Mandi McLeod is still suffering from the effects of farm accidents that could have been prevented.
Head in the game a new farm safety mindset
Mandi McLeod wants to see a shift from an industry culture where taking time to plan a job or managing fatigue and looking after wellbeing is still often regarded as inaction or laziness.

Former dairy farmer Mandi McLeod has experienced three significant work-related injuries – so she speaks from the heart when she says New Zealand “needs a circuit breaker” to address the unacceptable number of accidents on farms.

“We have to find ways to communicate with people that resonates with them,” said McLeod, from Pirongia. She suffers ongoing effects from brain trauma from a quad bike rollover in her teens, and from being kicked by a horse in 2007. She’s also currently in a moonboot after fracturing her tibia.

“Nothing will change until we accept that what we are doing is not working and that we have to find ways of doing it differently. I do think there needs to be more support and tools for farmers to help them to provide health and safety training that is up to task and also how to have those conversations with employees that encourages them to step up and take personal responsibility for their safety too.”

For McLeod, a critical aspect would be a shift from an industry culture where, she said, taking time to plan a job or managing fatigue and looking after wellbeing is still often regarded as inaction or laziness.

“It won’t be easy, it’s the culture we have been brought up in, but we need to ‘slow down to speed up’,” she said.

“In most industries, 70% of time is spent on planning, so the rest can be spent on achieving the task most effectively.

“Too often in farming, people just jump on a motorbike and head off to do a job, rather than saying ‘Let’s plan how to do this in the best way and safely – better, not faster’.

“As employers, we need to change the attitude that planning is for sissies and doing it is wasting time, or that managing fatigue or illness is laziness.

“That will mean changing the way we look at employees and recognising that the most effective people are those that say, ‘Let’s discuss how to do this first.’ It’s about recognising that planning ahead for tasks is a more efficient way of farming.”

McLeod now works as an agribusiness consultant specialising in succession planning and animal welfare but she grew up on a dairy farm in Morrinsville and experienced her first serious injury in her late teens.

“It was the classic story of inattention. My sister had just come back from Argentina. I was relief milking and was operating the quad and she was sitting on the side. I was chatting to her, not speeding but not fully focused. I ran up a cow track on the race and flipped the bike.

“It all seemed to happen in slow motion. My sister was thrown off but I bounced my head off the bike – this was before helmets – and also broke my collarbone. I came round with the bike on top of me.”
McLeod gained an agriscience degree at Massey University, followed by a Master’s in rural systems management at the University of Queensland, going on to work on farm extension work as well as on the family farm.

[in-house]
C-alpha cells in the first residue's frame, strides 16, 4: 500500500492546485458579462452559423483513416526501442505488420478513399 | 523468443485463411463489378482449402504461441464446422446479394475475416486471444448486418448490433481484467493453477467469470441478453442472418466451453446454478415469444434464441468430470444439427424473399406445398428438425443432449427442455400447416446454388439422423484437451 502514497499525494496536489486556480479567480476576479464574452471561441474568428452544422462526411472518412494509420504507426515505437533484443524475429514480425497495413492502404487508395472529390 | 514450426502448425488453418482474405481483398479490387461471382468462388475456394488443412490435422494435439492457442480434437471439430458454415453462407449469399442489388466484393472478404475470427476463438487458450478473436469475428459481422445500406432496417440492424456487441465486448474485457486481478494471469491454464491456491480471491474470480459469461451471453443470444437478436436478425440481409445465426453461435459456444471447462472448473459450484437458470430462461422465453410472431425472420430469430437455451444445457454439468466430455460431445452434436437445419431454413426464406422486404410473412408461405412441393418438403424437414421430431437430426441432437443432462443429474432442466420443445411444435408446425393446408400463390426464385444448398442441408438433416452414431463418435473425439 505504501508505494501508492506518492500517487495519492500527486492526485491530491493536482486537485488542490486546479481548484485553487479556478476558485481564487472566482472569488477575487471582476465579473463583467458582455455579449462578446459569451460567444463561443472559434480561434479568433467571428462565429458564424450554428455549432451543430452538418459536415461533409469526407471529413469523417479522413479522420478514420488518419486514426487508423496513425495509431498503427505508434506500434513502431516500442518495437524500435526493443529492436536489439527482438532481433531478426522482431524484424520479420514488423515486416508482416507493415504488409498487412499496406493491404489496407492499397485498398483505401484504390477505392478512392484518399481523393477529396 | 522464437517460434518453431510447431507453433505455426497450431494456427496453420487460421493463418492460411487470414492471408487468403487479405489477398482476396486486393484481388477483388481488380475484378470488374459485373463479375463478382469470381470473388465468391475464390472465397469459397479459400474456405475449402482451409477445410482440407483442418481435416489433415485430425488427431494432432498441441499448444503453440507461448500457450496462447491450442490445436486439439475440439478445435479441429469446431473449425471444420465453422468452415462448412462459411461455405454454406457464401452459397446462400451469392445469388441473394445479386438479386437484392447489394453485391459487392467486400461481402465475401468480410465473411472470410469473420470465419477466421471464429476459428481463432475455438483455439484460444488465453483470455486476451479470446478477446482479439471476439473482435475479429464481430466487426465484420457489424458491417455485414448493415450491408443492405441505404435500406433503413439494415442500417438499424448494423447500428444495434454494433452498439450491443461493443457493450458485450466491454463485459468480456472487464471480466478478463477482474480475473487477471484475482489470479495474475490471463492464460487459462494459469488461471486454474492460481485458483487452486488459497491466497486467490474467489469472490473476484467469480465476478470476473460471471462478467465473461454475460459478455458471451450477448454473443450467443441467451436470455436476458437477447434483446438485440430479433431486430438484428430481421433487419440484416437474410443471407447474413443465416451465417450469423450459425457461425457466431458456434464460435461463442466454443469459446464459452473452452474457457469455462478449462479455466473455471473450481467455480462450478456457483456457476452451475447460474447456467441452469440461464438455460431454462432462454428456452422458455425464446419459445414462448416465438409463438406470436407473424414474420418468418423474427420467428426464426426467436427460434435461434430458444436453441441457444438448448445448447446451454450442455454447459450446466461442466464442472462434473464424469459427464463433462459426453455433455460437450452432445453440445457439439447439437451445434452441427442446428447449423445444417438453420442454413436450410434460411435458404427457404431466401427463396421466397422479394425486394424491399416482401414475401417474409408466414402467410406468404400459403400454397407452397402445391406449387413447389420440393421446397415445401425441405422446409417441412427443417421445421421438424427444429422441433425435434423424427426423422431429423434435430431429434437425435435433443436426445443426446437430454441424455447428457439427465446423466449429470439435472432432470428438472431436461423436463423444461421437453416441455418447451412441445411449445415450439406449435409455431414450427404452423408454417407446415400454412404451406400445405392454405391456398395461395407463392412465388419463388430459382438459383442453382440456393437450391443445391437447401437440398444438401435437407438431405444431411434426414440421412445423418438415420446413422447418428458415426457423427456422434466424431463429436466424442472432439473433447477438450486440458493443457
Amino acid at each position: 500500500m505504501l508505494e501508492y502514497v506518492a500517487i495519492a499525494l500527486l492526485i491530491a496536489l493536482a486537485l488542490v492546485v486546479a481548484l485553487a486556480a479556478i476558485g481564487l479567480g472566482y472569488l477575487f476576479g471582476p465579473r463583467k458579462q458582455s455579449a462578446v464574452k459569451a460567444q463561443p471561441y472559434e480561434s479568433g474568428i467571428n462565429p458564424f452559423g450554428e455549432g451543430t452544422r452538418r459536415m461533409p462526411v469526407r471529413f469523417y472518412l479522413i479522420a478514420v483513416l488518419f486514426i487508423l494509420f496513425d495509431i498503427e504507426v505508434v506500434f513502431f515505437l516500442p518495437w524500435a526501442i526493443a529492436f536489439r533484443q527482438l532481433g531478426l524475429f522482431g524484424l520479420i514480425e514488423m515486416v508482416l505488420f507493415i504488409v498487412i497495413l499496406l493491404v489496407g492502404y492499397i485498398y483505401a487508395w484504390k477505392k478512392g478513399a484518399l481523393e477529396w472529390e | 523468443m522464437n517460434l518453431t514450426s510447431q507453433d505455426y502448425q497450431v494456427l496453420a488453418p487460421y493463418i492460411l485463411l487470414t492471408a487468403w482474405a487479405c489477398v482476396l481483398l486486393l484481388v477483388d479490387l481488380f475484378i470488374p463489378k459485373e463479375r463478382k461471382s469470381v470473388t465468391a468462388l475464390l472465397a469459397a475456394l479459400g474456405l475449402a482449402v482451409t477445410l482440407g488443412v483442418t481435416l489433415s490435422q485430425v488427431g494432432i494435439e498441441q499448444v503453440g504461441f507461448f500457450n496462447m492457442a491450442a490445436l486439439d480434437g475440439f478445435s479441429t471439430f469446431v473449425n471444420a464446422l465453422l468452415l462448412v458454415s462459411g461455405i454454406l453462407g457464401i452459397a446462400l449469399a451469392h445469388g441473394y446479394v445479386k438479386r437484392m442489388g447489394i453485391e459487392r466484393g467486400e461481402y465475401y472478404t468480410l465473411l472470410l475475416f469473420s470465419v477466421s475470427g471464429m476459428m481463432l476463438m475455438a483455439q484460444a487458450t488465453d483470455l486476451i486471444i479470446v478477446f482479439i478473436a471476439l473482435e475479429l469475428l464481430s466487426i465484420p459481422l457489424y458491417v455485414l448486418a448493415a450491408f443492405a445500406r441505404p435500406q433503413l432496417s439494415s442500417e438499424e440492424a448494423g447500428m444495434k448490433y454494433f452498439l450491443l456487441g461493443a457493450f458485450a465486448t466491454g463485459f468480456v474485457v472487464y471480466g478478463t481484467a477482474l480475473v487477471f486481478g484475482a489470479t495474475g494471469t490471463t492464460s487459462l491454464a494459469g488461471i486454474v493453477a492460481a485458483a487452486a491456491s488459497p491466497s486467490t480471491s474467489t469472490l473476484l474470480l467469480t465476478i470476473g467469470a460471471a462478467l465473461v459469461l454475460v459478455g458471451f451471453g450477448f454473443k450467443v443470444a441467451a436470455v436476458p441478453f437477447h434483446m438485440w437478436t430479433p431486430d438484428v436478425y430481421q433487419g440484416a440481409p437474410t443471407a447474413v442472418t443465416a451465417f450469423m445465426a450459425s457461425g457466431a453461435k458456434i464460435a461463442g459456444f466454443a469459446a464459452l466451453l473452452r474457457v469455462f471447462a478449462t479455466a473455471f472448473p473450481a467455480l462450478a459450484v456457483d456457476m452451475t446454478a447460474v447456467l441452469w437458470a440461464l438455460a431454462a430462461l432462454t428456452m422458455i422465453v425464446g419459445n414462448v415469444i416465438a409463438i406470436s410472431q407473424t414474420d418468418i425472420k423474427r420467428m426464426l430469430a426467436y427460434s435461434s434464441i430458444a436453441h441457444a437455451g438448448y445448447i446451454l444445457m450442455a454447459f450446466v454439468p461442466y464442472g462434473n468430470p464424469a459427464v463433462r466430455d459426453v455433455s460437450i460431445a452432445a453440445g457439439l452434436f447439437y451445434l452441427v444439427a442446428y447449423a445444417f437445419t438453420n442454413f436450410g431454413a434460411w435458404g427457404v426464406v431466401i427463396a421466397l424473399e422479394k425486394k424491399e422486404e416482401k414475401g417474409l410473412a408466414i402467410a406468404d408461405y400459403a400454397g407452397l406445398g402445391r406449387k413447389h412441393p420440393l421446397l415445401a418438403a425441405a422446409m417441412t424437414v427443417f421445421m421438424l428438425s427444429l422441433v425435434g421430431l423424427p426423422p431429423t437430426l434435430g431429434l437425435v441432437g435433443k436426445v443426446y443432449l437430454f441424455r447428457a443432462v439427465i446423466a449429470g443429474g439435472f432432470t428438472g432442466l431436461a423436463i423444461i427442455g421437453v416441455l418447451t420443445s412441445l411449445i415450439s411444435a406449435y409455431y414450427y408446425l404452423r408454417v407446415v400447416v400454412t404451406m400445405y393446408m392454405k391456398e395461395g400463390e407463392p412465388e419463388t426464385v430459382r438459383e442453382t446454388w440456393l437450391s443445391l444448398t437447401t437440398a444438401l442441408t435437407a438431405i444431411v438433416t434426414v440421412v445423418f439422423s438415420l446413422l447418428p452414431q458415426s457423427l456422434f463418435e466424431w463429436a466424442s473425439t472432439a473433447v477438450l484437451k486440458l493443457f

She experienced two further concussions, one while playing rugby and another in a riding accident. Then, in 2007, she suffered severe brain trauma when she was kicked in the head by a horse while walking across a paddock to feed calves.

The cumulative effects of her head injuries have resulted in multiple concussion syndrome.  Fatigue is a big issue for her along with severe headaches and trauma-induced anxiety and depression.

“I wouldn’t wish it on anyone,” she said. “When I experienced my first head injury, I wasn’t even treated for it, the focus was on my collarbone. The attitude in farming was – and I think it is still pervasive today –  ‘If you can walk, you can work – get up and get on with it’ but every head injury has played a role in my condition today.

“It contributed to me leaving dairy farming, I can’t work full time. We have a 12 hectare ‘urban ranch’ with a beef cow breeding operation that keeps me sane and keeps my hand in and lets me pretend I’m still farming big time.”

McLeod’s experiences have made her more mindful of how she approaches farm work. She plans her escape route ahead of starting any tasks and protects her head at all costs – she said she would “rather be naked than ride a bike without a helmet”.

Safe handling of livestock is a passion. She is currently undertaking a further thesis looking into lack of training in animal handling in the dairy sector.

She uses a quad bike only when it’s essential but recently hooked up a trailer up and headed out to deal with some fencing before winter. As she stepped off the bike, she rolled her foot in a hoof hole and “heard the crack”.

She recognises that, like almost every workplace accident, it was entirely avoidable.

“I had put my work boots on as I knew that would be better than gumboots but I hadn’t laced up the third hole so really they were about as much use as tits on a bull.

“And, yes, it’s like the things I see people doing on farms all the time that frustrate me –  and I know it frustrates farmers too – like people refusing to wear helmets or wearing them but not doing the strap up or allowing children to play around machinery or the dairy.

“You can mandate safe behaviour in people’s contracts, they can provide all the required safety equipment but you cannot watch people every hour of the day.

“So it comes down to changing attitudes – we have to find a way to encourage personal responsibility in this whole safety game.”

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